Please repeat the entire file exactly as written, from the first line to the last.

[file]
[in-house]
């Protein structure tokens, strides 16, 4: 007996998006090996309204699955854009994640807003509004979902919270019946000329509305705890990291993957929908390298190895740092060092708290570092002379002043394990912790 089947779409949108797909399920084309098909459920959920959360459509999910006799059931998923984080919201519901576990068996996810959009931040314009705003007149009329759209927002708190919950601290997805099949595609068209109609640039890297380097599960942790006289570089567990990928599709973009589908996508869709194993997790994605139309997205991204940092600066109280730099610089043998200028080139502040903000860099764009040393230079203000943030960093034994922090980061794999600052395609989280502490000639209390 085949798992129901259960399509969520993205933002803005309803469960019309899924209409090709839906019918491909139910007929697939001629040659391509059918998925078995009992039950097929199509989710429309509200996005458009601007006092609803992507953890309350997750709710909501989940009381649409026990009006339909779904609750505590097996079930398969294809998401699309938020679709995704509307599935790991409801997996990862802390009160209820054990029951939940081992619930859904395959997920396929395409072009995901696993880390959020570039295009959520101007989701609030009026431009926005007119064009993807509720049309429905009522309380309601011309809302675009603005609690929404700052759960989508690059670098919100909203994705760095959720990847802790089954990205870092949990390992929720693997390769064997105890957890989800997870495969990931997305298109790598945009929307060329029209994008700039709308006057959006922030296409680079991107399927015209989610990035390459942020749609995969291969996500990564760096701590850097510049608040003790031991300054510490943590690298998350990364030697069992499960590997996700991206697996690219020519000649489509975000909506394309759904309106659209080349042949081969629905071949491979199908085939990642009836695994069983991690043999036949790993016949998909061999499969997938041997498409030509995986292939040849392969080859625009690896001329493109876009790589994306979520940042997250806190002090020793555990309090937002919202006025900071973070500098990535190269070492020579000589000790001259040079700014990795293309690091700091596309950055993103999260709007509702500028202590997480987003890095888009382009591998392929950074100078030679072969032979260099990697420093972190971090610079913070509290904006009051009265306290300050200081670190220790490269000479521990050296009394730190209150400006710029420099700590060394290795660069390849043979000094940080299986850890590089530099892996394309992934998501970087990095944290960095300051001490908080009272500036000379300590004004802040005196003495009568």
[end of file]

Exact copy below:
[in-house]
């Protein structure tokens, strides 16, 4: 007996998006090996309204699955854009994640807003509004979902919270019946000329509305705890990291993957929908390298190895740092060092708290570092002379002043394990912790 089947779409949108797909399920084309098909459920959920959360459509999910006799059931998923984080919201519901576990068996996810959009931040314009705003007149009329759209927002708190919950601290997805099949595609068209109609640039890297380097599960942790006289570089567990990928599709973009589908996508869709194993997790994605139309997205991204940092600066109280730099610089043998200028080139502040903000860099764009040393230079203000943030960093034994922090980061794999600052395609989280502490000639209390 085949798992129901259960399509969520993205933002803005309803469960019309899924209409090709839906019918491909139910007929697939001629040659391509059918998925078995009992039950097929199509989710429309509200996005458009601007006092609803992507953890309350997750709710909501989940009381649409026990009006339909779904609750505590097996079930398969294809998401699309938020679709995704509307599935790991409801997996990862802390009160209820054990029951939940081992619930859904395959997920396929395409072009995901696993880390959020570039295009959520101007989701609030009026431009926005007119064009993807509720049309429905009522309380309601011309809302675009603005609690929404700052759960989508690059670098919100909203994705760095959720990847802790089954990205870092949990390992929720693997390769064997105890957890989800997870495969990931997305298109790598945009929307060329029209994008700039709308006057959006922030296409680079991107399927015209989610990035390459942020749609995969291969996500990564760096701590850097510049608040003790031991300054510490943590690298998350990364030697069992499960590997996700991206697996690219020519000649489509975000909506394309759904309106659209080349042949081969629905071949491979199908085939990642009836695994069983991690043999036949790993016949998909061999499969997938041997498409030509995986292939040849392969080859625009690896001329493109876009790589994306979520940042997250806190002090020793555990309090937002919202006025900071973070500098990535190269070492020579000589000790001259040079700014990795293309690091700091596309950055993103999260709007509702500028202590997480987003890095888009382009591998392929950074100078030679072969032979260099990697420093972190971090610079913070509290904006009051009265306290300050200081670190220790490269000479521990050296009394730190209150400006710029420099700590060394290795660069390849043979000094940080299986850890590089530099892996394309992934998501970087990095944290960095300051001490908080009272500036000379300590004004802040005196003495009568």